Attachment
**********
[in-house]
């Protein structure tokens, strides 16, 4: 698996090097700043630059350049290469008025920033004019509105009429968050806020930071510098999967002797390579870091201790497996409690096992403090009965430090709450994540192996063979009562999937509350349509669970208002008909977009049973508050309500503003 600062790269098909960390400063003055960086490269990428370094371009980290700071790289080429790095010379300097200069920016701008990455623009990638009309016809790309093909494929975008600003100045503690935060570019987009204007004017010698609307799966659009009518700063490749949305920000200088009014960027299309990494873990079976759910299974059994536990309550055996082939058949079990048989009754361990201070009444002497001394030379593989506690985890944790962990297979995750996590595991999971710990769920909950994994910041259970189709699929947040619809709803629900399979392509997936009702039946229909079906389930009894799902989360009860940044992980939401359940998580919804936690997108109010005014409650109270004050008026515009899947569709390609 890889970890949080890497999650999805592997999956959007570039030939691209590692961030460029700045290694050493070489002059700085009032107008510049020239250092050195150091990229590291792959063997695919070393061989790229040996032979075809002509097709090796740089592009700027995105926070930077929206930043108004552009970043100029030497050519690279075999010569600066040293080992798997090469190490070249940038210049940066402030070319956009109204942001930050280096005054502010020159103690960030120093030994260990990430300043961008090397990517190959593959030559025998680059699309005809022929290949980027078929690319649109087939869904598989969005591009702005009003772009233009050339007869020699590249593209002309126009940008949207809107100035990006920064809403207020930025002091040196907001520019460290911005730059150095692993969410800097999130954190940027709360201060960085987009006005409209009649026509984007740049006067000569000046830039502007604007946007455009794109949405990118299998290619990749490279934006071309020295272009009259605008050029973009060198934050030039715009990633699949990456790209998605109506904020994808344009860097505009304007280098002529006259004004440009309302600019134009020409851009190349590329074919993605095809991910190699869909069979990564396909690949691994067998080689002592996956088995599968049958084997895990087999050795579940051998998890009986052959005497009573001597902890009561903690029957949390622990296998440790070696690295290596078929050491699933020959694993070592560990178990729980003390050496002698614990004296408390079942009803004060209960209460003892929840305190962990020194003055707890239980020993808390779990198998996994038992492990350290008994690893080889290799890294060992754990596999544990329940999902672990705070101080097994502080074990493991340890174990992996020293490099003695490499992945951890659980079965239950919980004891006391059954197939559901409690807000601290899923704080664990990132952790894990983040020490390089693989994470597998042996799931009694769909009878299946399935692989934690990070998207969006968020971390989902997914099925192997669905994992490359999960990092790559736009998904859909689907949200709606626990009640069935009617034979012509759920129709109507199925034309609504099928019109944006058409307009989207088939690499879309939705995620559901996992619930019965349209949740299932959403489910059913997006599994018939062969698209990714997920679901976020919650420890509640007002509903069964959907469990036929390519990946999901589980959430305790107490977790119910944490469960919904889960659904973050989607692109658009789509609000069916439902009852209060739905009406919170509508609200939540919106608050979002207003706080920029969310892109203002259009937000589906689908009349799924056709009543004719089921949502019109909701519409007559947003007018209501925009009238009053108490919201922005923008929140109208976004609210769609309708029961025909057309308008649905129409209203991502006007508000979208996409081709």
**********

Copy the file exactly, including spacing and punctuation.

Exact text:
[in-house]
């Protein structure tokens, strides 16, 4: 698996090097700043630059350049290469008025920033004019509105009429968050806020930071510098999967002797390579870091201790497996409690096992403090009965430090709450994540192996063979009562999937509350349509669970208002008909977009049973508050309500503003 600062790269098909960390400063003055960086490269990428370094371009980290700071790289080429790095010379300097200069920016701008990455623009990638009309016809790309093909494929975008600003100045503690935060570019987009204007004017010698609307799966659009009518700063490749949305920000200088009014960027299309990494873990079976759910299974059994536990309550055996082939058949079990048989009754361990201070009444002497001394030379593989506690985890944790962990297979995750996590595991999971710990769920909950994994910041259970189709699929947040619809709803629900399979392509997936009702039946229909079906389930009894799902989360009860940044992980939401359940998580919804936690997108109010005014409650109270004050008026515009899947569709390609 890889970890949080890497999650999805592997999956959007570039030939691209590692961030460029700045290694050493070489002059700085009032107008510049020239250092050195150091990229590291792959063997695919070393061989790229040996032979075809002509097709090796740089592009700027995105926070930077929206930043108004552009970043100029030497050519690279075999010569600066040293080992798997090469190490070249940038210049940066402030070319956009109204942001930050280096005054502010020159103690960030120093030994260990990430300043961008090397990517190959593959030559025998680059699309005809022929290949980027078929690319649109087939869904598989969005591009702005009003772009233009050339007869020699590249593209002309126009940008949207809107100035990006920064809403207020930025002091040196907001520019460290911005730059150095692993969410800097999130954190940027709360201060960085987009006005409209009649026509984007740049006067000569000046830039502007604007946007455009794109949405990118299998290619990749490279934006071309020295272009009259605008050029973009060198934050030039715009990633699949990456790209998605109506904020994808344009860097505009304007280098002529006259004004440009309302600019134009020409851009190349590329074919993605095809991910190699869909069979990564396909690949691994067998080689002592996956088995599968049958084997895990087999050795579940051998998890009986052959005497009573001597902890009561903690029957949390622990296998440790070696690295290596078929050491699933020959694993070592560990178990729980003390050496002698614990004296408390079942009803004060209960209460003892929840305190962990020194003055707890239980020993808390779990198998996994038992492990350290008994690893080889290799890294060992754990596999544990329940999902672990705070101080097994502080074990493991340890174990992996020293490099003695490499992945951890659980079965239950919980004891006391059954197939559901409690807000601290899923704080664990990132952790894990983040020490390089693989994470597998042996799931009694769909009878299946399935692989934690990070998207969006968020971390989902997914099925192997669905994992490359999960990092790559736009998904859909689907949200709606626990009640069935009617034979012509759920129709109507199925034309609504099928019109944006058409307009989207088939690499879309939705995620559901996992619930019965349209949740299932959403489910059913997006599994018939062969698209990714997920679901976020919650420890509640007002509903069964959907469990036929390519990946999901589980959430305790107490977790119910944490469960919904889960659904973050989607692109658009789509609000069916439902009852209060739905009406919170509508609200939540919106608050979002207003706080920029969310892109203002259009937000589906689908009349799924056709009543004719089921949502019109909701519409007559947003007018209501925009009238009053108490919201922005923008929140109208976004609210769609309708029961025909057309308008649905129409209203991502006007508000979208996409081709």